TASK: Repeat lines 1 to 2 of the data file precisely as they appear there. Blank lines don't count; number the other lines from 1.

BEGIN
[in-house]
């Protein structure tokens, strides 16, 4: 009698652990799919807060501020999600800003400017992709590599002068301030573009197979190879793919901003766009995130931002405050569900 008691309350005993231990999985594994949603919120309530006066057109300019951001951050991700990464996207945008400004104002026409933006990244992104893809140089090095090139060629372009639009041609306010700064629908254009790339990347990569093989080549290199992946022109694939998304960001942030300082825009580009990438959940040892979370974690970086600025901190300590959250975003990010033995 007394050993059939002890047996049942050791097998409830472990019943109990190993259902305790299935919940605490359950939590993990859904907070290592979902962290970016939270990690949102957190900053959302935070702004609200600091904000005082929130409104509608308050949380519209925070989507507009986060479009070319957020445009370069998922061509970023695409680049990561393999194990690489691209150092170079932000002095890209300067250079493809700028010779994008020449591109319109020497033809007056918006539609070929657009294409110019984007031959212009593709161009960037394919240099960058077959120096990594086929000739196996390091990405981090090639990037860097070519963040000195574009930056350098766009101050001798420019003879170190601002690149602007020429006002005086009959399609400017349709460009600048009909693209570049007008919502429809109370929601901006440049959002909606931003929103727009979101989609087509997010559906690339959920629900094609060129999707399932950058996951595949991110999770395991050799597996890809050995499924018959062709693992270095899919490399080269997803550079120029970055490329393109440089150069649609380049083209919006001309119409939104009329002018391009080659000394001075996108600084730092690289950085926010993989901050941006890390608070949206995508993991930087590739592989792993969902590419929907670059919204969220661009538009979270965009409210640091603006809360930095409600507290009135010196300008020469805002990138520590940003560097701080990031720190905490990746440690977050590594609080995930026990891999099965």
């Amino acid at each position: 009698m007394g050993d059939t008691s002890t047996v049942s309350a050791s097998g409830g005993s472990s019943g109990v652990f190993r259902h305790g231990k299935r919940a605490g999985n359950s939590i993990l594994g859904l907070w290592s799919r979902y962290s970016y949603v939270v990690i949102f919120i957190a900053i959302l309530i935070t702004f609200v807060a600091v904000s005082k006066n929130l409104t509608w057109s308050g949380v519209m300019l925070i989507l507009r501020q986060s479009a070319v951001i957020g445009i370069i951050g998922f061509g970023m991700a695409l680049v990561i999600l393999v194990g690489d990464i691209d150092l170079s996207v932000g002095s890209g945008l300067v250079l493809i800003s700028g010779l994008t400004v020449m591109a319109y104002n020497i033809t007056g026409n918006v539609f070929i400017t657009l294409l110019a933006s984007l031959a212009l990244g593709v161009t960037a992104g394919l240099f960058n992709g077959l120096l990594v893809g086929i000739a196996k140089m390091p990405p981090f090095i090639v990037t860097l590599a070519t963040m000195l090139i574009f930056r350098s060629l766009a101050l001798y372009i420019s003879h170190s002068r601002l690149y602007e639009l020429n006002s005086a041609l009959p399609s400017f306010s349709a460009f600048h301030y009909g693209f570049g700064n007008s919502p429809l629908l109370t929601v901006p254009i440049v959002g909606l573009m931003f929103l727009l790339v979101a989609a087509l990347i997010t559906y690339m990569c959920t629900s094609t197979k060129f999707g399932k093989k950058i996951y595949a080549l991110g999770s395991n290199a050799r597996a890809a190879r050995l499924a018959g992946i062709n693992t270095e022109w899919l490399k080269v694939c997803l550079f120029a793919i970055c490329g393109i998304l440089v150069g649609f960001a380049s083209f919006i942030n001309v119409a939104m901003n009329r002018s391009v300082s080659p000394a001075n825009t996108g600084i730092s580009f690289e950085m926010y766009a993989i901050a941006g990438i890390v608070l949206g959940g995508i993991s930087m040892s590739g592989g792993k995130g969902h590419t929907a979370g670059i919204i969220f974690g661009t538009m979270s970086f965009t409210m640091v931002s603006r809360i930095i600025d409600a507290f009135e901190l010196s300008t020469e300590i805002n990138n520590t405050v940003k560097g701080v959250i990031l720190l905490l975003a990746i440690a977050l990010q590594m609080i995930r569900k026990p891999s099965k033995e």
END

[in-house]
């Protein structure tokens, strides 16, 4: 009698652990799919807060501020999600800003400017992709590599002068301030573009197979190879793919901003766009995130931002405050569900 008691309350005993231990999985594994949603919120309530006066057109300019951001951050991700990464996207945008400004104002026409933006990244992104893809140089090095090139060629372009639009041609306010700064629908254009790339990347990569093989080549290199992946022109694939998304960001942030300082825009580009990438959940040892979370974690970086600025901190300590959250975003990010033995 007394050993059939002890047996049942050791097998409830472990019943109990190993259902305790299935919940605490359950939590993990859904907070290592979902962290970016939270990690949102957190900053959302935070702004609200600091904000005082929130409104509608308050949380519209925070989507507009986060479009070319957020445009370069998922061509970023695409680049990561393999194990690489691209150092170079932000002095890209300067250079493809700028010779994008020449591109319109020497033809007056918006539609070929657009294409110019984007031959212009593709161009960037394919240099960058077959120096990594086929000739196996390091990405981090090639990037860097070519963040000195574009930056350098766009101050001798420019003879170190601002690149602007020429006002005086009959399609400017349709460009600048009909693209570049007008919502429809109370929601901006440049959002909606931003929103727009979101989609087509997010559906690339959920629900094609060129999707399932950058996951595949991110999770395991050799597996890809050995499924018959062709693992270095899919490399080269997803550079120029970055490329393109440089150069649609380049083209919006001309119409939104009329002018391009080659000394001075996108600084730092690289950085926010993989901050941006890390608070949206995508993991930087590739592989792993969902590419929907670059919204969220661009538009979270965009409210640091603006809360930095409600507290009135010196300008020469805002990138520590940003560097701080990031720190905490990746440690977050590594609080995930026990891999099965």